2000 – Seibert says so long
During the first 10 years, 1962 to 1972, it was a rustic settlement, and we were a high-spirited family of romantic pioneers who filled the Eagle Valley with optimism and an almost childlike innocence and generosity. (Cynics may find that description nauseating, but I refuse to back down from it.) We also made a lot of money and created a world-class ski resort. These were the “beyond belief years.”
During the second period, 1973 to 1984, waves of new people came to town to build on the foundation laid by us pioneers. Some of them turned out to be opportunists, who invested, made money, and left. The amount of building was phenomenal, and, even though it generated profit – as well as some questionable architecture – some of the early settlers chose to move away to escape the roar of bulldozers and the steadily spreading carpet of condominiums. Still, the mountain offered magnificent skiing, while remaining an utterly family-oriented resort, and Vail received accolades from ski writers around the world. These were the “sweet and sour years.”
The third period, 1985 to the present, saw some marvelous development and on-mountain expansion – China Bowl and Blue Sky Basin, among others. Real estate boomed, and our population of millionaires per square foot was probably exceeded only by St. Moritz or Aspen. But there was also a lively sense of vitality about the place, a deeply rooted optimism. Vail was a resort for the millennium – irrefutably better groomed, better designed, and better run than any ski area on Earth. These are the “future-is-now years.”
Some time ago I became hooked on the idea of writing a book about my life and times, with emphasis on the discovery of Vail Mountain and the ultimate dream that it enabled. Neither Earl Eaton nor I were much good at documenting long-range ideas. I guess the only tangible evidence of our vision other than the town and the mountains themselves was the scale model of the mountain we had built to show prospective investors. The model, about 3 feet by 5 feet, displayed in topographic detail the terrain included in the Forest Service permit. It was, unfortunately, lost in the ensuing years. Somehow this magic, miniature Vail Mountain had managed to contain all of our passionate plans and heartfelt hopes for the future as it looked to us more than four decades ago.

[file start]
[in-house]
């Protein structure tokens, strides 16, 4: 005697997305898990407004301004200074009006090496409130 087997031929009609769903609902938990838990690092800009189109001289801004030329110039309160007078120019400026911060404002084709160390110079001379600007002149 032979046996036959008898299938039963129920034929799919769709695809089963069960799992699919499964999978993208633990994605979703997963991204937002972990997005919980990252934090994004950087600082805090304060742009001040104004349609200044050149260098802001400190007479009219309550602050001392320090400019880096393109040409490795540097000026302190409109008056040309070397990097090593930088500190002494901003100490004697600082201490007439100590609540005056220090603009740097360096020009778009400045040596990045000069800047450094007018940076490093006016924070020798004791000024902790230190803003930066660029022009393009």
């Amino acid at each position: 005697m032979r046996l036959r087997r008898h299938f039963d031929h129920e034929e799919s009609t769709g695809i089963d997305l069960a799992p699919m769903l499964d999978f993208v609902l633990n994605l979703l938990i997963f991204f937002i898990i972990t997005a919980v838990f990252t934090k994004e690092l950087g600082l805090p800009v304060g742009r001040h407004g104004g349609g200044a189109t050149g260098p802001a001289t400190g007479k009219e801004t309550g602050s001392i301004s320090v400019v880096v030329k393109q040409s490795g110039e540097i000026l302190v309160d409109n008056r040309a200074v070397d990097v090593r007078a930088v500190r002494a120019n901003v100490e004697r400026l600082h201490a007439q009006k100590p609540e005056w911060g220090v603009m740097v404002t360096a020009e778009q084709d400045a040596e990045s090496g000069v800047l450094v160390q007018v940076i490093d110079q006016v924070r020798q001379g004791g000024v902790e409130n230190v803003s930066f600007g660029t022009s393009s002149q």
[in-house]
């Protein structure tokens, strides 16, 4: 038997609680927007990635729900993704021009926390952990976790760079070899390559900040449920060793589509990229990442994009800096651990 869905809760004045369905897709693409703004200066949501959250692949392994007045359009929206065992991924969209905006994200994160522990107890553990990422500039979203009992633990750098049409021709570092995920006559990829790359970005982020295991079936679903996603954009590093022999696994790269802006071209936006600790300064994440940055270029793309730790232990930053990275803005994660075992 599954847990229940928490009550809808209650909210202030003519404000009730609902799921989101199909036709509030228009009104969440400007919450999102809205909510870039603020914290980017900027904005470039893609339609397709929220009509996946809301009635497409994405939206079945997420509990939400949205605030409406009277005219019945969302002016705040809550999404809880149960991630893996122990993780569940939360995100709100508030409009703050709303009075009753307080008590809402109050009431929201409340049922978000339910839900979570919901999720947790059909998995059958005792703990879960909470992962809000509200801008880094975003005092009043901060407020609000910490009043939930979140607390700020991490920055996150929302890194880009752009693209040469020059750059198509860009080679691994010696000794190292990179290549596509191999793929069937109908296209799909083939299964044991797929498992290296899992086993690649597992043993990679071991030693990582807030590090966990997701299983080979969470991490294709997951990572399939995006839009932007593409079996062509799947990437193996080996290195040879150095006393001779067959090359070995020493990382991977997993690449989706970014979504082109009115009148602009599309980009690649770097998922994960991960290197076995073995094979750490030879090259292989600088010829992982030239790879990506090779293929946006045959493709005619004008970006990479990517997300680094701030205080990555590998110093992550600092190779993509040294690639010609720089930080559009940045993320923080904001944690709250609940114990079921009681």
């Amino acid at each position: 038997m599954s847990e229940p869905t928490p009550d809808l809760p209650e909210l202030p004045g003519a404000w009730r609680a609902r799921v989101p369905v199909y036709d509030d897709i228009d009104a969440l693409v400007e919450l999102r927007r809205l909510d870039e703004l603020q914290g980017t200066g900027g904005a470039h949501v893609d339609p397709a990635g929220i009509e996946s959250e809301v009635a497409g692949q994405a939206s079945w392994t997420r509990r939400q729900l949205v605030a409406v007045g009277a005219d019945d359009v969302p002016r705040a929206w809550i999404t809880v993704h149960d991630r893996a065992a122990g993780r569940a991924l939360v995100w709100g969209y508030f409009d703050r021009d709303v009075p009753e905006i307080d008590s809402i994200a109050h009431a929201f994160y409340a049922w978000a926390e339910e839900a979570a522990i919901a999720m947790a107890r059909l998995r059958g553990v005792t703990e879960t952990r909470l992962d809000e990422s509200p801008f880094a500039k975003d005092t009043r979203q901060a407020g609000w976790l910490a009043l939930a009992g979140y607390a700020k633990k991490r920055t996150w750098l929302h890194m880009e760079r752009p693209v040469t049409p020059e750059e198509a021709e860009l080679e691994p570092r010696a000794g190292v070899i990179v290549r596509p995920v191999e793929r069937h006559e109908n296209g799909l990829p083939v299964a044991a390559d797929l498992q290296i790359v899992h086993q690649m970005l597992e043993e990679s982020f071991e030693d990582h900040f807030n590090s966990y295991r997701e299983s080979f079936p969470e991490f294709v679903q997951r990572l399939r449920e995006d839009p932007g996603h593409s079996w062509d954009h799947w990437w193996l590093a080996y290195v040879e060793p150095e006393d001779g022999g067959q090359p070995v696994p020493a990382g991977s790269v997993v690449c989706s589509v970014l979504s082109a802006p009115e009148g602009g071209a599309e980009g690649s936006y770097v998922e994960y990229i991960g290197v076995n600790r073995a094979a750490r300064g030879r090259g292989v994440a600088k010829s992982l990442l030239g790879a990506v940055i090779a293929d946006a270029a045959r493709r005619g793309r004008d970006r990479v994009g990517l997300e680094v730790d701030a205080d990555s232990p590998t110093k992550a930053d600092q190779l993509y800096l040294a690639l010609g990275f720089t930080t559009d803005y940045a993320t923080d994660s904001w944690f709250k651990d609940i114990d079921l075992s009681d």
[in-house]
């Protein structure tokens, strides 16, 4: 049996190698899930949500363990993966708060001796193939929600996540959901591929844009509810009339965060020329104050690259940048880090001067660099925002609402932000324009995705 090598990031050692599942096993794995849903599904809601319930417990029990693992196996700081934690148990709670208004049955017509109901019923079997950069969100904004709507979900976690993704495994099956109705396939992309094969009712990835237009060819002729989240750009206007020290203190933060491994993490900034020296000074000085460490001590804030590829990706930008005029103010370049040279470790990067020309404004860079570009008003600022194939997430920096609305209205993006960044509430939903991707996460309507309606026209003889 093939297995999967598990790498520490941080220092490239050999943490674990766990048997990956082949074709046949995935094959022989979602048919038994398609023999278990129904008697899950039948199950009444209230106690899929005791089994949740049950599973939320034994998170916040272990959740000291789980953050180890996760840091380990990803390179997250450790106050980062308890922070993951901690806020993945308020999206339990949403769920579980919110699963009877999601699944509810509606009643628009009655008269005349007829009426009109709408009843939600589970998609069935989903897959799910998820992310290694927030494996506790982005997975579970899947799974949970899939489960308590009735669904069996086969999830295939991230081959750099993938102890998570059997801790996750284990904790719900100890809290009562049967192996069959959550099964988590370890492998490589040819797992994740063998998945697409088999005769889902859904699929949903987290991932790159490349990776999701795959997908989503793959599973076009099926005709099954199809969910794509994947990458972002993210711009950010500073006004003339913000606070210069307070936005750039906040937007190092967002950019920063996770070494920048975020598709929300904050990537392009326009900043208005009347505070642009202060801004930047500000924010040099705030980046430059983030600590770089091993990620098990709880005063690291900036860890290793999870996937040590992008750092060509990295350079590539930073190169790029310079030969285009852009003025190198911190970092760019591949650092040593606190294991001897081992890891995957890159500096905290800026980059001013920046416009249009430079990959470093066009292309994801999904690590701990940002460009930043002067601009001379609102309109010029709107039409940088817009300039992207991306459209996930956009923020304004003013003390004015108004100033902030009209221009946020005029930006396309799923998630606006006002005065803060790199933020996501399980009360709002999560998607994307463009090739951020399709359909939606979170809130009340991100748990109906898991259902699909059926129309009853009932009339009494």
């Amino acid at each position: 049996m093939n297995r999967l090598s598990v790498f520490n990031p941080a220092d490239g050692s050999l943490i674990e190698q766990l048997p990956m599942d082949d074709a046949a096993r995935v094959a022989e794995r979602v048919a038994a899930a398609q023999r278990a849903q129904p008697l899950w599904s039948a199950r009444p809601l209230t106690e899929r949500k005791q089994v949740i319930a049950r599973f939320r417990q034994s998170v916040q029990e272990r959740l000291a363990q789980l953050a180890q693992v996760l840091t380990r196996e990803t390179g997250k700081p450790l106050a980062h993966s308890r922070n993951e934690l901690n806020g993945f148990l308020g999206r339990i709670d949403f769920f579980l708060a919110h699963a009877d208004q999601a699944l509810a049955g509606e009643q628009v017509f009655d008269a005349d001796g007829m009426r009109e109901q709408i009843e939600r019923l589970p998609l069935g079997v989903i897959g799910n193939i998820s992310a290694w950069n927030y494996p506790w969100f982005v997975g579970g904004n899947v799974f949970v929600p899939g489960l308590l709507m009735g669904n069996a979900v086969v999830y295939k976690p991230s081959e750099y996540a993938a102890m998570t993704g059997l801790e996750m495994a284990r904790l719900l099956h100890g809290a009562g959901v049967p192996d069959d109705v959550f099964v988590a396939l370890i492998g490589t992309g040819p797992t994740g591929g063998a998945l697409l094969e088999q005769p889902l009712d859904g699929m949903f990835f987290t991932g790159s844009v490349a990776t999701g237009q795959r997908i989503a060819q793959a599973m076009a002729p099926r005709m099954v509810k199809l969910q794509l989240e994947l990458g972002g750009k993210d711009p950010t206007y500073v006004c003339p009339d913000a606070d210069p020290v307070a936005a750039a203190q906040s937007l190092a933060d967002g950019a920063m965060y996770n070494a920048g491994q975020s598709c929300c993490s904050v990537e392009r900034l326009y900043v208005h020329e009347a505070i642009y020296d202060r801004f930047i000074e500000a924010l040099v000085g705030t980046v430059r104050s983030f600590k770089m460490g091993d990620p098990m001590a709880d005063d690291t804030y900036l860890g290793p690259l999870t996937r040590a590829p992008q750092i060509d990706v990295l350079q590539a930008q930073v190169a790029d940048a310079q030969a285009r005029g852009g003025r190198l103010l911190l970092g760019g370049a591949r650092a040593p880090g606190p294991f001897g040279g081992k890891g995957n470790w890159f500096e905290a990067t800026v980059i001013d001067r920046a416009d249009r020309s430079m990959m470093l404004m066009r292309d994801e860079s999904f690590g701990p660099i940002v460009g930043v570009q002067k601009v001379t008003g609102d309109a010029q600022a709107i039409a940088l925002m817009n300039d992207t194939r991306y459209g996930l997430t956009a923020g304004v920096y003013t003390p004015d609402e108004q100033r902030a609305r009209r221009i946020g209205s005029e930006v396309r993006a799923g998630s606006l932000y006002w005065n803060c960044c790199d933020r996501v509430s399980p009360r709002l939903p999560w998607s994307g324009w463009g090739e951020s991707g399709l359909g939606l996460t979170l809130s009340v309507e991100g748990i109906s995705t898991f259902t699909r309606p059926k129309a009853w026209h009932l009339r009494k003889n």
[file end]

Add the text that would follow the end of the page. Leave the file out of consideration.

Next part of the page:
But that future is now, and I am a happy man. Vail is in good hands. My family – including three sons, two daughters-in-law, and five grandchildren – is well, and most everyone is marvelously skilled at my beloved sport of ski racing. The grandchildren – two boys and three girls – have racked up many medals in junior alpine competitions over the years, and they are just getting started. The Seiberts have lived in this Colorado Camelot for most of their lives and most of them wouldn’t trade it, no matter what its imperfections may be.
How do you bring such a story to a close? You don’t. You just let it go on and on. …
Hell, I’m only 75!
Editor’s note: On July 15, about two years after he completed this book, Pete Seibert died after a long bout with cancer. He was 77 years old.
This is the 68th and final installment of the Vail Daily’s serialization of “Vail: Triumph of a Dream” by Vail Pioneer and Founder Pete Seibert. This excerpt comes from Chapter 13, entitled “Heart of the Rockies.” The book can be purchased at the Colorado Ski Museum, as well as bookstores and other retailers throughout the Vail Valley.
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